Public health and the migrant farmworker
I began working with the farmworker population 20 years ago, through public health in Marion County, South Carolina. I remember driving down the long stretch of road that led to Centenary, SC, with nothing but directions to turn by the broken-down Hearst in the field.
Working in migrant camps
Down the windy, pot-hole pitted road, to the row of trailers, stretched out through a dirt field, I came across the migrant camp. A farmer had made this into a make-shift mobile home park for his workers.
One double-wide served as the community grocery. There were several workers hanging around outside, as I entered to dress a wound for the woman with diabetes who ran the small community store.
Cultural religious importance in Hispanic culture
Farther down the row, a tent revival structure was adorned with statue of the Virgin Guadalupe, other saints, and white candles lit and strategically placed around the tent. Nearby, chickens clucked and scratched at dirt in the lean-to pen.
I learned quickly that you can’t underestimate the power of prayer when working with the Hispanic community. Not only are there altars in the small Mexican American communities that serve as a place to gather for prayer, there are altars in homes, where families gather.
They can be the focus of the family home. Often, pictures of Jesus, or of the Virgin Mary are on the walls, and candlelit prayer is often believed to heal the sick.
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Hispanics have a high incidence of Diabetes, and other chronic diseases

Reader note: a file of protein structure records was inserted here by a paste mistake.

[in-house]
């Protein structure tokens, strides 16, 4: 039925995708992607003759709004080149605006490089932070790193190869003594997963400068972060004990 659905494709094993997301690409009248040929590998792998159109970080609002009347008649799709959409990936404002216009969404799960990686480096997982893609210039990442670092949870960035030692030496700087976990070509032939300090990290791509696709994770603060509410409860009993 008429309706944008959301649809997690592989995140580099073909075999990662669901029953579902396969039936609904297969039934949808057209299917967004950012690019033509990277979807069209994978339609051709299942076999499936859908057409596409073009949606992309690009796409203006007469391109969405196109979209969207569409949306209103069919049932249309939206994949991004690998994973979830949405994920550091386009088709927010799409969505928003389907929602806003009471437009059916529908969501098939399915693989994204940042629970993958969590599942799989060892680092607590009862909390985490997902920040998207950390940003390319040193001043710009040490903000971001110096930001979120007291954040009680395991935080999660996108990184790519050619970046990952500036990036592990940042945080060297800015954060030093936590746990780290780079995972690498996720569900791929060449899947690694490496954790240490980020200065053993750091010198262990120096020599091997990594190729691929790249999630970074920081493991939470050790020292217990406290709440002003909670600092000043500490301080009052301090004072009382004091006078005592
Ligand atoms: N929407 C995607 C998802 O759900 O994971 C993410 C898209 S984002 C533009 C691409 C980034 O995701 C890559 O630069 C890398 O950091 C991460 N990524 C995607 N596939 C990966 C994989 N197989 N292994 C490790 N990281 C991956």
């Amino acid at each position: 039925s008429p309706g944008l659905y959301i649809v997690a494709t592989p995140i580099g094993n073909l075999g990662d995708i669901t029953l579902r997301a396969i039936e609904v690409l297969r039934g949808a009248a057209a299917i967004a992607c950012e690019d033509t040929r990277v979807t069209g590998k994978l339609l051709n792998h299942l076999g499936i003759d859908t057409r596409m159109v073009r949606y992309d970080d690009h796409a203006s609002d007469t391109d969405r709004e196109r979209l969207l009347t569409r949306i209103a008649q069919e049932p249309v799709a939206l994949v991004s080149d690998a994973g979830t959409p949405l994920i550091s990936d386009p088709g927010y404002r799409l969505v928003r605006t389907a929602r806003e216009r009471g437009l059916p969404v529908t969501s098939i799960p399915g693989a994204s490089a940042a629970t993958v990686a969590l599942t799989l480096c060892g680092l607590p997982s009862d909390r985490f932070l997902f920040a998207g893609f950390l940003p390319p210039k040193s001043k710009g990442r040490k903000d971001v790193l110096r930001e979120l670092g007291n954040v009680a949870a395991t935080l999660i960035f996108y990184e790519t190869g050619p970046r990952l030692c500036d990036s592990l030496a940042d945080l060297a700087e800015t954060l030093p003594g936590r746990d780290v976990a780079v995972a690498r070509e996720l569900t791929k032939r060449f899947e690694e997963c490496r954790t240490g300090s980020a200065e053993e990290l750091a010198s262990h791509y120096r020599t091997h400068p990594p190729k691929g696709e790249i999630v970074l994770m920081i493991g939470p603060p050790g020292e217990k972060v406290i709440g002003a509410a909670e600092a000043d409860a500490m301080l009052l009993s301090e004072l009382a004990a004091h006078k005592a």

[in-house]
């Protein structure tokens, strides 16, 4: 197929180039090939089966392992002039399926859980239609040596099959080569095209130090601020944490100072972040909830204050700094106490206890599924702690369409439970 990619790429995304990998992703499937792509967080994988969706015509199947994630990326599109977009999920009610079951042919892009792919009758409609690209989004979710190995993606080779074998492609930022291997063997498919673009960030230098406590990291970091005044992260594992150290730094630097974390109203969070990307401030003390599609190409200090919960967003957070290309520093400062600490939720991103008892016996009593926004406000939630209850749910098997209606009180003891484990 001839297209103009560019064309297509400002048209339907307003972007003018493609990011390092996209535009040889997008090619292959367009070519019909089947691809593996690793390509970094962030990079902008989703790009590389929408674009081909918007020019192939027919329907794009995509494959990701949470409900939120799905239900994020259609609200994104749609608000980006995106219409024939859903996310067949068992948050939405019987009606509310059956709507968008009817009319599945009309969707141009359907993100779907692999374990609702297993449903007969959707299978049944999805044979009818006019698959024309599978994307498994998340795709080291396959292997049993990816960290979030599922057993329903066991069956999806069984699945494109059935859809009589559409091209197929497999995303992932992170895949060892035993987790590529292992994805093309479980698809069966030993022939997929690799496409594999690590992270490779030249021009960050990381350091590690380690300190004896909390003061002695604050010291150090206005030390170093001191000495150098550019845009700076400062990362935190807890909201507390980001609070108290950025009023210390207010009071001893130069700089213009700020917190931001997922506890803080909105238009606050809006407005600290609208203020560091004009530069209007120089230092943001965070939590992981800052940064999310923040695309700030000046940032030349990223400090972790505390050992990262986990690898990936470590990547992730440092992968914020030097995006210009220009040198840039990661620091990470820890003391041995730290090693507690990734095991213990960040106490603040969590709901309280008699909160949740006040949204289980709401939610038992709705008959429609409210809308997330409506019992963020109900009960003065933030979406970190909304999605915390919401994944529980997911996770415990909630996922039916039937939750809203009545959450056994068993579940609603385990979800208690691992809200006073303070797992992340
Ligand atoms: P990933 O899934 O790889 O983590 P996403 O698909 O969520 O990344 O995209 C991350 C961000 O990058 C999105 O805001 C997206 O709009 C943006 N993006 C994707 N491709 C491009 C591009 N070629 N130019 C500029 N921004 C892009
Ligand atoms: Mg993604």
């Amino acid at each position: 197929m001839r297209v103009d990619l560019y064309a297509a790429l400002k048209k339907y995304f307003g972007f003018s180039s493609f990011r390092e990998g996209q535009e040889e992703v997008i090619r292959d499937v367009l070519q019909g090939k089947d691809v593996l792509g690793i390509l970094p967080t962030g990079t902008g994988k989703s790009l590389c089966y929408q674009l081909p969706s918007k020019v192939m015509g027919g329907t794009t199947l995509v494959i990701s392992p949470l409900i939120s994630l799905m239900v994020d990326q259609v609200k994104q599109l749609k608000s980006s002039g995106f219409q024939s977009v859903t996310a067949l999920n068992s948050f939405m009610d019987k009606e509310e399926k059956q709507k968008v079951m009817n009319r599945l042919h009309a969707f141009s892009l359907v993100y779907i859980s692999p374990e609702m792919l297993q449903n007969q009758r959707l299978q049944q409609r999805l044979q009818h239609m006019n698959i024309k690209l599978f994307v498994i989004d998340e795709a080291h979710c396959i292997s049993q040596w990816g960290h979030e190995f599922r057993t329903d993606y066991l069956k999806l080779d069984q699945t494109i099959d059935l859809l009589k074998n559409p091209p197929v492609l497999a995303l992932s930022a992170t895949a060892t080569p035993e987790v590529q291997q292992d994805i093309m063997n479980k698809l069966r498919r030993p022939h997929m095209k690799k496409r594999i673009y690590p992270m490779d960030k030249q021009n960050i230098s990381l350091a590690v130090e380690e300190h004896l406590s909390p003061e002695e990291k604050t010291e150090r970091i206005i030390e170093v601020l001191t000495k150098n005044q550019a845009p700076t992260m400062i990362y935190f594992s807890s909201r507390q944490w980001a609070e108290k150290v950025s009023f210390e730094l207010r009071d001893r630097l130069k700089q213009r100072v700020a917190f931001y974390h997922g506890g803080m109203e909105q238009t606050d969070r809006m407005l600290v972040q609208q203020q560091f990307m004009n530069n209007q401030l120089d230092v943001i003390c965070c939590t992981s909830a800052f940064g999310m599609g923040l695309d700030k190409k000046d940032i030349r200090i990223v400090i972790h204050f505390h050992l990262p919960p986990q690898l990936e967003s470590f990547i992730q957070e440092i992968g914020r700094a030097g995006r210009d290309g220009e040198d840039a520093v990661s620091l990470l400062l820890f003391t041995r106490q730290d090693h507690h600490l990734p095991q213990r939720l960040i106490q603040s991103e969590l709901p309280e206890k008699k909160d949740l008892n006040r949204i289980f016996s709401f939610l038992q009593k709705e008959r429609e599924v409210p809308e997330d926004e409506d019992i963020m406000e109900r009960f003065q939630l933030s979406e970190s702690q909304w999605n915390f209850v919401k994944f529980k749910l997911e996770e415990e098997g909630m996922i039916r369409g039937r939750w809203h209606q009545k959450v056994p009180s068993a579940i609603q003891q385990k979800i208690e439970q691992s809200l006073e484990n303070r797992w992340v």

Most Hispanics do suffer from some form of chronic health conditions. They have a high rate of heart disease, and they are one and a half times as likely to develop diabetes.
Since 2006, it was estimated that 3 to 5 million have come with green cards to work our farms each year. The estimate has likely increased since then.
The Hispanic farmworker community is poor, and underserved
The Hispanic farmworker community is one of our poorest populations, with little access to care. A combination of low socio-economic status, combined with working conditions that are often questionable, and healthcare access that is limited at best, they are a highly underserved population within the United States. Consequently, their death rate is higher than the US citizens that they serve.
What makes someone a farmworker?
Not all are from Mexico. There are also Puerto Rican, Cuban, and Central and South American cultures represented in farms across America. Still, a full 85% of farmworkers are Hispanic.
Some are indigenous migrants, or non-Latino/Hispanic who travel the eastern parts of the United States, working in agriculture. Documenting the flow of migrant workers across the US is a difficult task, and information is lacking.
It’s hard to pin-point who qualifies as a migrant worker, how many there are and, where they have come from. This presents a clear public health concern, as they may have been exposed to communicable diseases.
Tracking of migrants is poor